For more than 10 years, Women for Women International's team in Afghanistan has worked to engage male leaders in Nangarhar province through our men’s engagement program. The province is among the most conservative and patriarchal regions where we work.
Just a 40-minute drive from Pakistan, the influence of the Taliban is still felt in Nangarhar. Driving through the markets and streets to our training center, there are very few women in these public spaces, a stark contrast to Kabul. Just weeks after this interview, the Taliban closed several schools in the province, forcing 20,000 children to miss classes. As opportunities for education and social services have been diminished by decades of war, people turn to local leaders for advice and counsel on legal, religious, and social matters.
Ghulam Rabi, a local leader in Nangarhar, feels a deep responsibility to the 670 families in his community. At 52, Ghulam was one of 50 men in his community who participated in our men's training program in the fall of 2014. For several months, they met for two days each week to discuss women’s rights, using the verses or "Surahs" of the Qur’an as a guide.
Learning about Women's Rights in Islam
“We didn’t know about these verses, and all the rights that women have in the Holy Book,” says Ghulam. When he was younger, Ghulam had the chance to go to school, where he learned to recite the Qur’an in Arabic. Yet he, nor the other leaders in the community, ever studied the Qur’an from the perspective of women’s rights. His education was cut short when the Russians invaded Afghanistan, and he was forced to leave school.
Before attending the program on men’s engagement, Ghulam says he and other community leaders consulted with religious scholars when they had a question on how they should advise their community members. The scholars, however, only knew the Arabic transcript of the Qur’an. They didn’t know the different ways to interpret the text, and how knowing the translations and definitions offers guidance that affirms women’s rights.
“I believe that Islam is an open, bright religion, and has good rights for women,” says Ghulam, reflecting on the lessons he and the other community leaders learned in the men’s training program. With this knowledge, he feels better informed to advise his community.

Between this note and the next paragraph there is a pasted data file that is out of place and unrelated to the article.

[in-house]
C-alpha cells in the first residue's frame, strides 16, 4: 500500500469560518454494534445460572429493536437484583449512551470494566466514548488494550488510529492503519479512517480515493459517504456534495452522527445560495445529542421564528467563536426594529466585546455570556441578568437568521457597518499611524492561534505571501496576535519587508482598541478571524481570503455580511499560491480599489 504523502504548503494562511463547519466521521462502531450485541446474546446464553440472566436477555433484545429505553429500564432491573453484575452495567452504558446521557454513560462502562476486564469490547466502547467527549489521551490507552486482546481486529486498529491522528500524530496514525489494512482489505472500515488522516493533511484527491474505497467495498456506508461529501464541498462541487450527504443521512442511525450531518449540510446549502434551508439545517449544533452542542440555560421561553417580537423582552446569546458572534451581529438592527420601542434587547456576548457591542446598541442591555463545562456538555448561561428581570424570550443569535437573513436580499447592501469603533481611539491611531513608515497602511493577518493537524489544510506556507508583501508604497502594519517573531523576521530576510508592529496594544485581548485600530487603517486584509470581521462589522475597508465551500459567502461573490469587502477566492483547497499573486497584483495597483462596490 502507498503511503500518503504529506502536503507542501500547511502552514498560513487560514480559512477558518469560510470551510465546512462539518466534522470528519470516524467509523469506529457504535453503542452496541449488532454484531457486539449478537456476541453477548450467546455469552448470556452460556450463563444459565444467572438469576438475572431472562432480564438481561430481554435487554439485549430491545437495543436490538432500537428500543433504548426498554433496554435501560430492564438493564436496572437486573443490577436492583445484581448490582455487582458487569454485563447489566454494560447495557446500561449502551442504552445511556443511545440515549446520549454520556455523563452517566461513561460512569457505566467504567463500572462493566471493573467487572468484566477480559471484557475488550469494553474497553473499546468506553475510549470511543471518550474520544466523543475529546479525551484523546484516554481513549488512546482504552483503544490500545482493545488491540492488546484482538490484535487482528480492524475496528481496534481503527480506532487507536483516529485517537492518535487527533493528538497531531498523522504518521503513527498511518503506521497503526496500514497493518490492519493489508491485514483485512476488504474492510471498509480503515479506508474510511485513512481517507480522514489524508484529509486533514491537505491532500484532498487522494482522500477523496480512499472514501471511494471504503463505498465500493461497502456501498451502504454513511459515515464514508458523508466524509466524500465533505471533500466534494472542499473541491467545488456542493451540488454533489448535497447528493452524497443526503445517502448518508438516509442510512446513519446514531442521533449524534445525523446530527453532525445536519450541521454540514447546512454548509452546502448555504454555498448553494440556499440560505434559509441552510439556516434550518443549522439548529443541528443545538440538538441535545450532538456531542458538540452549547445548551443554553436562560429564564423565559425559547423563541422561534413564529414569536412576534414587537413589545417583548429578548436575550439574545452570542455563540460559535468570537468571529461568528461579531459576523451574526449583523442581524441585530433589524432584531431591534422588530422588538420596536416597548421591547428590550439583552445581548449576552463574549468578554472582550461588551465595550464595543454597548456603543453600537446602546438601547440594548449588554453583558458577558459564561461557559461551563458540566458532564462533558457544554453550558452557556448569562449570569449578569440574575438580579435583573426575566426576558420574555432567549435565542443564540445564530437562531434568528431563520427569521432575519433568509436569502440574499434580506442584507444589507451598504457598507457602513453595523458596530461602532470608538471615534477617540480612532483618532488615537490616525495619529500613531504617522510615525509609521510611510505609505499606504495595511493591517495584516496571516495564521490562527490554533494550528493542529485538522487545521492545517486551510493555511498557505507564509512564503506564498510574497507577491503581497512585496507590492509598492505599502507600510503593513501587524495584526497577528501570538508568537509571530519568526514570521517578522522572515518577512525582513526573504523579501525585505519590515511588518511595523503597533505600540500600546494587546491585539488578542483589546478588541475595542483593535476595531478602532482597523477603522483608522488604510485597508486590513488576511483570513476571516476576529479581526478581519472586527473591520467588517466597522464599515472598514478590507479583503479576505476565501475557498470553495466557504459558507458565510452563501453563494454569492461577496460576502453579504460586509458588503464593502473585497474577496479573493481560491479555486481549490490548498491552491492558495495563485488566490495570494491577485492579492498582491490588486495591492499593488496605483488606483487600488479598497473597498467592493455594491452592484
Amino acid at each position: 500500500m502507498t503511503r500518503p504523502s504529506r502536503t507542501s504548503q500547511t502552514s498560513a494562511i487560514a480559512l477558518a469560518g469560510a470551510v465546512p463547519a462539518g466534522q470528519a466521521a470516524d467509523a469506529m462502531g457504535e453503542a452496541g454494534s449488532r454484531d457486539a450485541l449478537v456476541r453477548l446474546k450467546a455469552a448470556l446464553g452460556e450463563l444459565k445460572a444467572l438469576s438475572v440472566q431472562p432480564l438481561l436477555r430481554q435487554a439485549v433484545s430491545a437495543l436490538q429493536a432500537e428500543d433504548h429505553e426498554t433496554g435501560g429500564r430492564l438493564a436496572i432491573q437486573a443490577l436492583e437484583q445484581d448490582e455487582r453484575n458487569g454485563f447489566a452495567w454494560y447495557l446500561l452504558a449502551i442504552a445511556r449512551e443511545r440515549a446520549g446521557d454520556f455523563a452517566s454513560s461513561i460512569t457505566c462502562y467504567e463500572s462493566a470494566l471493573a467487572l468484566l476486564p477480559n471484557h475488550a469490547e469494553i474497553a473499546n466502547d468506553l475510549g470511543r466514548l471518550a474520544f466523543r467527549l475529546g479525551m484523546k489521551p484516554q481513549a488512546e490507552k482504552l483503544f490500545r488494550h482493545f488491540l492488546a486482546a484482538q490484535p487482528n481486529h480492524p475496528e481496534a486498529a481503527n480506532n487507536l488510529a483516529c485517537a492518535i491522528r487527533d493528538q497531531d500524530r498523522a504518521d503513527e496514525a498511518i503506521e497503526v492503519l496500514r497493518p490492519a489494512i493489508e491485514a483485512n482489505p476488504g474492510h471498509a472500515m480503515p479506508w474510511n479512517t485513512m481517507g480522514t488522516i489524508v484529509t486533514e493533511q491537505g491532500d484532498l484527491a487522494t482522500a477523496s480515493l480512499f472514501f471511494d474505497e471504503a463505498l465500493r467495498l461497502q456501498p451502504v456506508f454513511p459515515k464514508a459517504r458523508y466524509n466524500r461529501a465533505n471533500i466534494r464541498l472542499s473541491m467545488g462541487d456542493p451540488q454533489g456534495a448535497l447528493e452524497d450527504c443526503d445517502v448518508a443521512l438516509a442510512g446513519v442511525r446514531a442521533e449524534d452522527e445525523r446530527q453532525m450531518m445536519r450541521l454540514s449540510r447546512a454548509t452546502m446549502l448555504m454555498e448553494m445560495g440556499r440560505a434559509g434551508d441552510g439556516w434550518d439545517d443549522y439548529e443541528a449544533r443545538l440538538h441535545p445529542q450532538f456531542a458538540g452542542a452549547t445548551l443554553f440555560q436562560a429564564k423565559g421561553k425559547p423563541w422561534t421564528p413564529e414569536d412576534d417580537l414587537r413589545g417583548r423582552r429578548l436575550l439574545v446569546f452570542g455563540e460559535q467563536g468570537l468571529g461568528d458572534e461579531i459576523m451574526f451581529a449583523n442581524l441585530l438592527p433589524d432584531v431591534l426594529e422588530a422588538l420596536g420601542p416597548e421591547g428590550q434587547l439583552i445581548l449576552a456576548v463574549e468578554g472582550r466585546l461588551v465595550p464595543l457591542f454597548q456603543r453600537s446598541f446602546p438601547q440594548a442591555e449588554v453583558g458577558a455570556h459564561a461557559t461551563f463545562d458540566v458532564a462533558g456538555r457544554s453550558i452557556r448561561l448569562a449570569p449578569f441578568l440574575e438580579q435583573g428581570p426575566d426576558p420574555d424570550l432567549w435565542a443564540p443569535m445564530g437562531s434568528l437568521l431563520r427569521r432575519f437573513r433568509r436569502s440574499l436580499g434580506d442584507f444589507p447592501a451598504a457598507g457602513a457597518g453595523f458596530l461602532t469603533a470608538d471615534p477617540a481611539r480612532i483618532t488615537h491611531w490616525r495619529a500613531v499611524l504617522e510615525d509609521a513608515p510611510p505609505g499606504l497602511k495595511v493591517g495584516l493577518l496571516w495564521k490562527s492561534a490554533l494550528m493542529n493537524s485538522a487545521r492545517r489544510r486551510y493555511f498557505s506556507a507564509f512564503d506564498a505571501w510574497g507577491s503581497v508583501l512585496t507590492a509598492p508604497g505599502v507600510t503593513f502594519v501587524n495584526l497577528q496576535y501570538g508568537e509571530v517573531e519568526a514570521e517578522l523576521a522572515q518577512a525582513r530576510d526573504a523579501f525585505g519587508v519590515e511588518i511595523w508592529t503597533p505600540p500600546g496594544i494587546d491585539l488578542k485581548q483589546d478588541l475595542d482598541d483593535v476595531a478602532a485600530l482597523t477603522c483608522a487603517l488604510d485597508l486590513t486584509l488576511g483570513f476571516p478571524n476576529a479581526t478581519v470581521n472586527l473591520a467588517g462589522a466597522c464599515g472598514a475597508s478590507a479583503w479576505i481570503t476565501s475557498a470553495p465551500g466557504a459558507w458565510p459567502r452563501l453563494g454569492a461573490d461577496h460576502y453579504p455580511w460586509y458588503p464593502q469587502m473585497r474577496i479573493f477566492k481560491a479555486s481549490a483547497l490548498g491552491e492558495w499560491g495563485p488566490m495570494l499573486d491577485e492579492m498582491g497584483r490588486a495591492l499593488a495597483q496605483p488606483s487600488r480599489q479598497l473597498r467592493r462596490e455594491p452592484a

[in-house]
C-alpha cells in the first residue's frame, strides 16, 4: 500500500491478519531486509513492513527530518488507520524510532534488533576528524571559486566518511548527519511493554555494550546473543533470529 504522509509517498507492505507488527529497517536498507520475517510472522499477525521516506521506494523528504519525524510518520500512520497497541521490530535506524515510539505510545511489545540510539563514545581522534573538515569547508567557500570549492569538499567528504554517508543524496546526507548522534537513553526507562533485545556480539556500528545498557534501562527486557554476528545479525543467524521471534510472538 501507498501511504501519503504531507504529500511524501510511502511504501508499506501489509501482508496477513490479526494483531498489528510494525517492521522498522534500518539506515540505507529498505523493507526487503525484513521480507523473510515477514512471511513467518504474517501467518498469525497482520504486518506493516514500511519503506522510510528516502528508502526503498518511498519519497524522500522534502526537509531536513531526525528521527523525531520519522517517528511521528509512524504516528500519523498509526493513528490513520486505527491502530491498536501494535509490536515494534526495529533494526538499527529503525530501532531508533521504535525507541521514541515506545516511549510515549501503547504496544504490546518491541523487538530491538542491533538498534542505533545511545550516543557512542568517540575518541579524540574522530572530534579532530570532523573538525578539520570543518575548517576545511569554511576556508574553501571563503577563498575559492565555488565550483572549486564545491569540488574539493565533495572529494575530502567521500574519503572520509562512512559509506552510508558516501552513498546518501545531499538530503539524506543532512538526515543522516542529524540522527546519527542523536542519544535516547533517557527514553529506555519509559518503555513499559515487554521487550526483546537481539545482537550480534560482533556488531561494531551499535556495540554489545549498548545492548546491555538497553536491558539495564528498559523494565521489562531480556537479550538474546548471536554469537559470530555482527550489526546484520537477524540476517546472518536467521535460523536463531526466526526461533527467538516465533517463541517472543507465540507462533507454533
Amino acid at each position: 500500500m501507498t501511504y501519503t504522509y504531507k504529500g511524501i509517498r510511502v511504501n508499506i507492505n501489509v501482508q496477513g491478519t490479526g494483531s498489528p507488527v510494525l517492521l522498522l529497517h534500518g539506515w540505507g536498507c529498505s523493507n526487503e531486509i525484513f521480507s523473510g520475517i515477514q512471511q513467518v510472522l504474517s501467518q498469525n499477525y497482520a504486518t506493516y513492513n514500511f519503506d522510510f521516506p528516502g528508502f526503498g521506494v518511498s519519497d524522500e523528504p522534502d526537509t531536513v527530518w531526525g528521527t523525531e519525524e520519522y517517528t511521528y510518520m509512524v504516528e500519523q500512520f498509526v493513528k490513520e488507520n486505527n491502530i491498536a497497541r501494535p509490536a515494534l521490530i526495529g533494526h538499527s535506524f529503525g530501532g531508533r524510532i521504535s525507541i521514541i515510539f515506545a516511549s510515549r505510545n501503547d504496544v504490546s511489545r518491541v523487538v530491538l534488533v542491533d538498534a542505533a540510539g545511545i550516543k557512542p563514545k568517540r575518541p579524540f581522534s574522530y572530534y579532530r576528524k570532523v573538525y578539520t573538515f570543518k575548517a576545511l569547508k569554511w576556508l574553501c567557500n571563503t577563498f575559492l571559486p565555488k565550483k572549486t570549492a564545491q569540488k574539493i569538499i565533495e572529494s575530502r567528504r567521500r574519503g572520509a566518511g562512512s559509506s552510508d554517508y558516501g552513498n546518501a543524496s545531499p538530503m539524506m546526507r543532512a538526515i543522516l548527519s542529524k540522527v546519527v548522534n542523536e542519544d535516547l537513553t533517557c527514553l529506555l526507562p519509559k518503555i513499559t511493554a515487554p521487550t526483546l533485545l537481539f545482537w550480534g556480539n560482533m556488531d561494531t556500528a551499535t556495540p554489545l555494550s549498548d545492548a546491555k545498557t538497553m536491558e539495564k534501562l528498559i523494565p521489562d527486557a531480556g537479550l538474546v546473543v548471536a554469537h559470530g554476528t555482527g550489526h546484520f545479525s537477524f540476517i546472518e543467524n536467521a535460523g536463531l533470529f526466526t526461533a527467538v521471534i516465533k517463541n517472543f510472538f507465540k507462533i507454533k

Confronting Community Challenges
Ghulam’s face lights up as he shares how in the few months since starting the program, he has been taking what he learned to help his community.
“One thing we struggled with as a community, when we married or engaged our daughters, is that we would not ask them,” he says. In Ghulam's community, there was a cultural practice of engaging a baby girl at birth to the boy she would marry when she was older. “We didn’t know any different, and we thought this was part of our religion.”
During the program, the men studied how the Qur’an supports the right of women to choose their own husbands, and how women should not be married as young girls. “Our trainers explained to us that marriage is not a matter of one or two days – but a matter of life. So if you are going to give your daughter to someone she doesn’t know, she is going to spend all of her life with him. It is better to ask women about their choice and their decision about these things.”
Shortly after Ghulam finished the men's program, a local man came to him to ask for advice. He was poor, and struggling to support his family, so he wanted to sell his daughter in marriage. The money would enable him to provide for his remaining family members, but would change his daughter's life forever.
Before the training, Ghulam says he would have agreed with the man. But this time, he said, "No, you should not sell your daughter for money. And he listened to me.”
Ghulam is also defending women's and girls' right to education, going against conservative religious scholars who advocate against it.
“If men need education, women need education. If we need to know the rights of women, they should also know about their rights," says Ghulam.
Violence against women was also a common problem in his community. Before the program, many men thought beating their wives and keeping them at home was in line with the teachings of Islam. “Which was totally the opposite,” says Ghulam.
In his own family, Ghulam says he used to fight with his wife about her cooking, or why she showed her face to others. “But now, we don’t treat [our wives] like we treated them before...even my wife asked me, ‘Why have you suddenly changed?’” says Ghulam, with a smile. “I say it was because of the village’s scholars and the program that we participated in.”
On the Path to Lasting Change
Ghulam often meets with the other men who were in the program with him, and together they talk about the impact they are seeing in their communities. “Sometimes we blame ourselves for what we were doing before, why we didn’t have this information [about women’s rights].”
To create a community where women's rights are respected, where all girls receive an education, and where child marriage is history, Ghulam knows that training 50 men is only a start.
“There are hundreds and thousands of men in the community...We should restart this program in our community, and we should invite more people and cover more areas. That would be really good for the community,” he says.